Killed were Edico, Emilio, Alex and Bonifacio Quiñanola, Efren Totao, Pedro Palacio, Jesus Paelden, Teofilo Colot, Teodoro Mondeja, Rogelio Pagtapat and Benny Apatan. Each of the fatalities bore fatal gunshot wounds to the head, case investigators said not stab wounds as earlier reported by the San Jose police.

Witnesses Jay, Rudy, Bienvenido and Bernardino Quiñanola, Wenceslao Sucalip, Villamor Manculob, Domingo Tabanera, all recounted the massacre in sworn statements made before Surigao City Prosecutors Danilo Menor and Pepito Lago and Surigao del Norte Prosecutor Jose Villaces on January and February of 2001, copies of which were obtained by The STAR. The witnesses said they survived the shooting by jumping and scampering away, though some of them were shot.

"They (the White Guerreros) were butchered like chickens. After firing their Armalites, the suspects all closed in - the bodyguards of (Ecleo). They lined the cadavers (of the White Guerreros) up outside the Ecleos' mansion and, at close range, shot them each in the head," witnesses to the massacre said.

The witnesses could not do more than give their sworn testimony for lack of money, despite the strong evidence that could pin Ecleo and his White Eagles down for the multiple murders.

The Dinagat massacre was also described by the late Ben Bacolod, Ecleo's brother-in-law, in a sworn affidavit before the Cebu police shortly before he was shot dead on June 18 in his Mandaue City home along with a neighbor, his parents and his sister by one Rico Gumonong, reportedly a hard-core PBMA member.

The Bacolod family was gunned down on the same night that police tried to serve a warrant for Ecleo's arrest for the murder of his wife, Alona. PBMA members holding vigil outside the Ecleo mansion held lawmen off until some of the White Eagles opened fire on the law enforcers and engaged them in a sporadic gun battle.

According to his sworn statement, Bacolod had been near Ecleo when the PBMA leader gave the order for his men to open fire on the approaching White Guerreros.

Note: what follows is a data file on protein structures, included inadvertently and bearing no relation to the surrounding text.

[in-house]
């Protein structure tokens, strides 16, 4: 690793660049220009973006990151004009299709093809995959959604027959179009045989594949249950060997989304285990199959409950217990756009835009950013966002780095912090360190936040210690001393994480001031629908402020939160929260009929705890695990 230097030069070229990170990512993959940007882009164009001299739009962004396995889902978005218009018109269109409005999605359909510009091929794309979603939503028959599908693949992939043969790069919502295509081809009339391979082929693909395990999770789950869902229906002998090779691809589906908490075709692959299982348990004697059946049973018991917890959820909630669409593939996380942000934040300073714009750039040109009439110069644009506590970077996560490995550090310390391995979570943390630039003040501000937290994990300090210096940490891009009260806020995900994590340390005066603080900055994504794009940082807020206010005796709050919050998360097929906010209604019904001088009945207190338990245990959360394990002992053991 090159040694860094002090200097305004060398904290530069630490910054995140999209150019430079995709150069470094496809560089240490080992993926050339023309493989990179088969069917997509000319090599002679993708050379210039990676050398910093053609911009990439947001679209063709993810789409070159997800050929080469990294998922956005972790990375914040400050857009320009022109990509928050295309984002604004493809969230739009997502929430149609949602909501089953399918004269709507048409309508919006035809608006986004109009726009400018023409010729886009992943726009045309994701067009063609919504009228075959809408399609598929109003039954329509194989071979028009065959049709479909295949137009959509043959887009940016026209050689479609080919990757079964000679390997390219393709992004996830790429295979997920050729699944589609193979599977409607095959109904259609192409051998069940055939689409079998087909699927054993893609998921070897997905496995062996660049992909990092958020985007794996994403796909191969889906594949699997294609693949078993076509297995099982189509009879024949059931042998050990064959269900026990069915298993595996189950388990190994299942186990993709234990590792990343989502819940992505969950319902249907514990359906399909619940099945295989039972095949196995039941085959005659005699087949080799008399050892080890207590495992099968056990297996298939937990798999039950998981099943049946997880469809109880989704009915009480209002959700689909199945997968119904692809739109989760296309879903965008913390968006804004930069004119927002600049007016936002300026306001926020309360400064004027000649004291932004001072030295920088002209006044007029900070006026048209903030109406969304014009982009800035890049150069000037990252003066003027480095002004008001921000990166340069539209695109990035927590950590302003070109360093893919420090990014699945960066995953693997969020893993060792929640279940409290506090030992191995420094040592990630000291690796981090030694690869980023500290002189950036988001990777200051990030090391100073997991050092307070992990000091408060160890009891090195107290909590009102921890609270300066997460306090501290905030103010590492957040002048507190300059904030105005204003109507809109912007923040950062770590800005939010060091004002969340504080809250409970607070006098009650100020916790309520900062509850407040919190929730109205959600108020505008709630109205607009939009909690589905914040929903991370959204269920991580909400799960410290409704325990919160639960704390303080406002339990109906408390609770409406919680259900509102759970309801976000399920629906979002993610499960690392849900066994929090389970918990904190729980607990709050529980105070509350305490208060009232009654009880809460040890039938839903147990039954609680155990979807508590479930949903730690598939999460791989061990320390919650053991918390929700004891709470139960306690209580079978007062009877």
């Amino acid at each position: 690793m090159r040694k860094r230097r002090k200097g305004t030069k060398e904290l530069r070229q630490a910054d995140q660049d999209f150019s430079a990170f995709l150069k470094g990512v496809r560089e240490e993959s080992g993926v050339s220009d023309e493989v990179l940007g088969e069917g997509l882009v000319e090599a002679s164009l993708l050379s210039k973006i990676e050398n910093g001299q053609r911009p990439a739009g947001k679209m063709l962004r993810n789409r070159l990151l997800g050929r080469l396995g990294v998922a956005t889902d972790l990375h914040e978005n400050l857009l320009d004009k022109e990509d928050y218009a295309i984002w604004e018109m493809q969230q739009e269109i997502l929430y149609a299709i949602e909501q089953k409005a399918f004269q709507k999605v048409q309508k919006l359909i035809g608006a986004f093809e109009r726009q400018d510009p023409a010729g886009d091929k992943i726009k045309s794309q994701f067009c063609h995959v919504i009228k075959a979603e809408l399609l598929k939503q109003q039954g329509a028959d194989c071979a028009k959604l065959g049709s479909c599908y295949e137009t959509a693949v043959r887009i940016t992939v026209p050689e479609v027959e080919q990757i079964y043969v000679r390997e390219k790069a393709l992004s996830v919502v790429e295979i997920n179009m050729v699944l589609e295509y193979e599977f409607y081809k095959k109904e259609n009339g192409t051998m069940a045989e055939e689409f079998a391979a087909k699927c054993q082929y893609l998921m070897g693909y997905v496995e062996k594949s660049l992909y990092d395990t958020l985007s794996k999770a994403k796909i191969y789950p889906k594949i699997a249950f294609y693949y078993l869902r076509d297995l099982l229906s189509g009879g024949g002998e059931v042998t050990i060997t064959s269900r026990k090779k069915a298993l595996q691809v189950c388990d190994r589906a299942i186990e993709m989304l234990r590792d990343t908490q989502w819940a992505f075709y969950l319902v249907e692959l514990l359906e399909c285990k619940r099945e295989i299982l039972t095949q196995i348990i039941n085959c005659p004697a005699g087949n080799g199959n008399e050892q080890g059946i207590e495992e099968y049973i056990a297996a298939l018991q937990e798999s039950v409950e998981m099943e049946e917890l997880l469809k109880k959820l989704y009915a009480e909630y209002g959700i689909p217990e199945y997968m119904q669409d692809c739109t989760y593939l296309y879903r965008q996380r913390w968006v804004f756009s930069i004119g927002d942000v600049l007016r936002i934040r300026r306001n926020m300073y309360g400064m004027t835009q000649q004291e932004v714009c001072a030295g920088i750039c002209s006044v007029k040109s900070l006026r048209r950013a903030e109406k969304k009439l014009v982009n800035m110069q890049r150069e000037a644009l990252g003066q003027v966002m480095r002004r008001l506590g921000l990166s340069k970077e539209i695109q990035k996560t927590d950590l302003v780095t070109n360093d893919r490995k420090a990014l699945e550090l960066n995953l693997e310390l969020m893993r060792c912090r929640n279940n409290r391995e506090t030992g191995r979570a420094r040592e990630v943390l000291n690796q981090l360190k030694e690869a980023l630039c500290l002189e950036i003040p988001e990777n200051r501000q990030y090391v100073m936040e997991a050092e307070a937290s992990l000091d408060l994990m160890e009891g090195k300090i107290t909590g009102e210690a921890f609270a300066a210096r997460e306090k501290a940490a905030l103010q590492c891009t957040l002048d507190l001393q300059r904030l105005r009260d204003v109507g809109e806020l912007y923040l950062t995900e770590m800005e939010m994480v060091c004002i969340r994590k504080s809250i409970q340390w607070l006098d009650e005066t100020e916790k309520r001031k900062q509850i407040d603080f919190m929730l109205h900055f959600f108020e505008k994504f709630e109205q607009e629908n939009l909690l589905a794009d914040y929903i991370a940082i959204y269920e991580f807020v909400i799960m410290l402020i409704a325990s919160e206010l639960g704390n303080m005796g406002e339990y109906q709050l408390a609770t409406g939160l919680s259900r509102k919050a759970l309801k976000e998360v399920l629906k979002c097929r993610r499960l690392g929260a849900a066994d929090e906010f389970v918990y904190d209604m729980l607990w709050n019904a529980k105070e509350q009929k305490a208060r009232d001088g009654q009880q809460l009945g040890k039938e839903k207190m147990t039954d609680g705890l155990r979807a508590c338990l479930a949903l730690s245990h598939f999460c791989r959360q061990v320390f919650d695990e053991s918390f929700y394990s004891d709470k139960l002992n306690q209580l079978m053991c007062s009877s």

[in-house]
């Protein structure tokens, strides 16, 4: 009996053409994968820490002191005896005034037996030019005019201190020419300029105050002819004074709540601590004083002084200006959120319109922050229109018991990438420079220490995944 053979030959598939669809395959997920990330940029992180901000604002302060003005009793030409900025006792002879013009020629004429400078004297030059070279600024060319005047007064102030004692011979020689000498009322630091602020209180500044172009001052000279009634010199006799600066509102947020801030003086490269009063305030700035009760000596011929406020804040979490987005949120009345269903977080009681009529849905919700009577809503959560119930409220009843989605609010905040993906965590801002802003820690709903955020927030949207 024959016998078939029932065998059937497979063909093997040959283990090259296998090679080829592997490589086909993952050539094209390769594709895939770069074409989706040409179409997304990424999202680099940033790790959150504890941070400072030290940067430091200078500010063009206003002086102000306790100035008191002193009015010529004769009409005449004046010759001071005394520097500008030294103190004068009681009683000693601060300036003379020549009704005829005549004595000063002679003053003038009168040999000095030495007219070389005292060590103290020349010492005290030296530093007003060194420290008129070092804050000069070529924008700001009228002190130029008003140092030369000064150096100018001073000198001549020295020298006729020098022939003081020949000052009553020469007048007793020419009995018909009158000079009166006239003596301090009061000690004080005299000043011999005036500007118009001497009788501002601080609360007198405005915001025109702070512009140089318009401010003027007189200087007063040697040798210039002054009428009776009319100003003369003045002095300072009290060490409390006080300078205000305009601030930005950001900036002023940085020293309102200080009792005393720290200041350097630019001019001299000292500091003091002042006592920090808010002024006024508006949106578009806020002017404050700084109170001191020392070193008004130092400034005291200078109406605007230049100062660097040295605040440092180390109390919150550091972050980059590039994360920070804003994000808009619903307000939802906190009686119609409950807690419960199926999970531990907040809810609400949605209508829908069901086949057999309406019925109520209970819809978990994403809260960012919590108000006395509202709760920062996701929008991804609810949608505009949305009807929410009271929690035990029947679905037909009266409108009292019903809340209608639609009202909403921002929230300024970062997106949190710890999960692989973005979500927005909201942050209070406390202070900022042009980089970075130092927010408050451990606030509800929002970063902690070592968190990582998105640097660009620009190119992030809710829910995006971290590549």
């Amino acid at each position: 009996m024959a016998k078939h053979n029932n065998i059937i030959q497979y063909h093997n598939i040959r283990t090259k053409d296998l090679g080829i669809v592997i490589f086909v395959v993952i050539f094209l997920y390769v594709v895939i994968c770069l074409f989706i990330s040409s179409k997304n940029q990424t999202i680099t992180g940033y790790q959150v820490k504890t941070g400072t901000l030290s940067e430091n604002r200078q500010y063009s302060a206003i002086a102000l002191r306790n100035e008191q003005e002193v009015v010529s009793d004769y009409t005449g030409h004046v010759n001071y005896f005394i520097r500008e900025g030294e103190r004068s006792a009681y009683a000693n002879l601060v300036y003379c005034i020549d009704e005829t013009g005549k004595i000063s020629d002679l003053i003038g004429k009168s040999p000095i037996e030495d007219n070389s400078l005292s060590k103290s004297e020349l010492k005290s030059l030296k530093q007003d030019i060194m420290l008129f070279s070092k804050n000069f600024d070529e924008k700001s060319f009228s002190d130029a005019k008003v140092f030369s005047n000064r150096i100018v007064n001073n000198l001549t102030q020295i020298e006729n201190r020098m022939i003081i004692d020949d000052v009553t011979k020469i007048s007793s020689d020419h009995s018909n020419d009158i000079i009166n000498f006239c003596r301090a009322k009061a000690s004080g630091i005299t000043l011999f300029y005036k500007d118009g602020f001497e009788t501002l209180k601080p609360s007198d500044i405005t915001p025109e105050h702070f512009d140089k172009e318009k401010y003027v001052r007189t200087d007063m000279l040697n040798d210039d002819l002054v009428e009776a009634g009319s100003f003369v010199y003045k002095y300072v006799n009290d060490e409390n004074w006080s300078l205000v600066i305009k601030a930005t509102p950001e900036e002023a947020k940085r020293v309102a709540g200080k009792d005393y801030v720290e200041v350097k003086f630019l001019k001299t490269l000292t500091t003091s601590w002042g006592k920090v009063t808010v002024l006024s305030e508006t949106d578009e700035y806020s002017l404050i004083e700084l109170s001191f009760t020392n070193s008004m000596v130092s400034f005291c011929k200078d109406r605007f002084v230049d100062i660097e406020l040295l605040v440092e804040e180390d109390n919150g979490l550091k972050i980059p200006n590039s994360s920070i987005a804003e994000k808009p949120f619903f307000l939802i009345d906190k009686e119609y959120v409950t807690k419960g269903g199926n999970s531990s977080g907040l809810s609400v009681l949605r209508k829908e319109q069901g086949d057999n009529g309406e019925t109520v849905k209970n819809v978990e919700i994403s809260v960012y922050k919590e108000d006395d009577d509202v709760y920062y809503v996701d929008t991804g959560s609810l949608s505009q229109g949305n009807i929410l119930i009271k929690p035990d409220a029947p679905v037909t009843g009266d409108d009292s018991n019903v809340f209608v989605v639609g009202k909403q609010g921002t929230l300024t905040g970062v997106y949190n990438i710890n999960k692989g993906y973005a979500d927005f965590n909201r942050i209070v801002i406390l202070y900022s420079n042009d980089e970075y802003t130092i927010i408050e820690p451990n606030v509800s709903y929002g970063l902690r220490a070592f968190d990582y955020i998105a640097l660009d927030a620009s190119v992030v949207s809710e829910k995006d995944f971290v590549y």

Ecleo's bodyguards, however, said in their sworn counter-affidavits regarding the Dinagat massacre that the evidence on record is not sufficient for the filing of multiple murder charges against them.

Now detained for multiple murder charges are Francisco Paler, 61 of Poblacion San Jose, Dinagat Island, and Mario Libo-on, 48 of Mahayahay, San Jose. Both of the suspects are farmers and members of the White Eagles. However, the two detainees claimed innocence of the crime.

Libo-on sustained gunshot wounds in the legs from the incident, while Paler, a market collector, said he was arrested without warrant.

Ecleo himself questioned the "late" filing of the multiple murder complaint on Jan. 12, 2001 - one month and one day after the incident happened.

The witnesses said they feared for their lives and could not afford to file the affidavits immediately. Many of them have left their homes on Dinagat Island.

Meanwhile, Surigao del Norte and Caraga police are still searching for three missing machine guns reportedly confiscated from the PBMA's White Eagles - two .30 caliber machine guns and one .60 caliber machine gun.

Provincial police chief Ricky Naz Nerbes ordered a company of his men to return to Dinagat Island to recover the missing weapons.

Sen. Rodolfo Biazon earlier asked the police to confiscate all high-powered firearms in the possession of the PBMA and has asked that the police conduct an investigation into how the PBMA were able to obtain these firearms.